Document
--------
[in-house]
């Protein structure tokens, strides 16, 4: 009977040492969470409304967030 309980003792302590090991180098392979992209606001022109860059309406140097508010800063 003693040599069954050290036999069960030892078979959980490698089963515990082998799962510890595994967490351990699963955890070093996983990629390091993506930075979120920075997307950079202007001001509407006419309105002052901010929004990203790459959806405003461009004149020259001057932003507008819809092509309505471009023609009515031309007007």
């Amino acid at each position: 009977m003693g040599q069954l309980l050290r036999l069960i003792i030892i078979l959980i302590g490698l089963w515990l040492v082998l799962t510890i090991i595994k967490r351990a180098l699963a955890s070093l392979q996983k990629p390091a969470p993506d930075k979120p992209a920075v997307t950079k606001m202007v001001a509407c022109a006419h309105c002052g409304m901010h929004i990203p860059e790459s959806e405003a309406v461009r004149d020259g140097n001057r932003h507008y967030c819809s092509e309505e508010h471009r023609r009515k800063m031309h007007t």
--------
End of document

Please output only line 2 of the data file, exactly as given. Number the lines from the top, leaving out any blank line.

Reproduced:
């Protein structure tokens, strides 16, 4: 009977040492969470409304967030 309980003792302590090991180098392979992209606001022109860059309406140097508010800063 003693040599069954050290036999069960030892078979959980490698089963515990082998799962510890595994967490351990699963955890070093996983990629390091993506930075979120920075997307950079202007001001509407006419309105002052901010929004990203790459959806405003461009004149020259001057932003507008819809092509309505471009023609009515031309007007």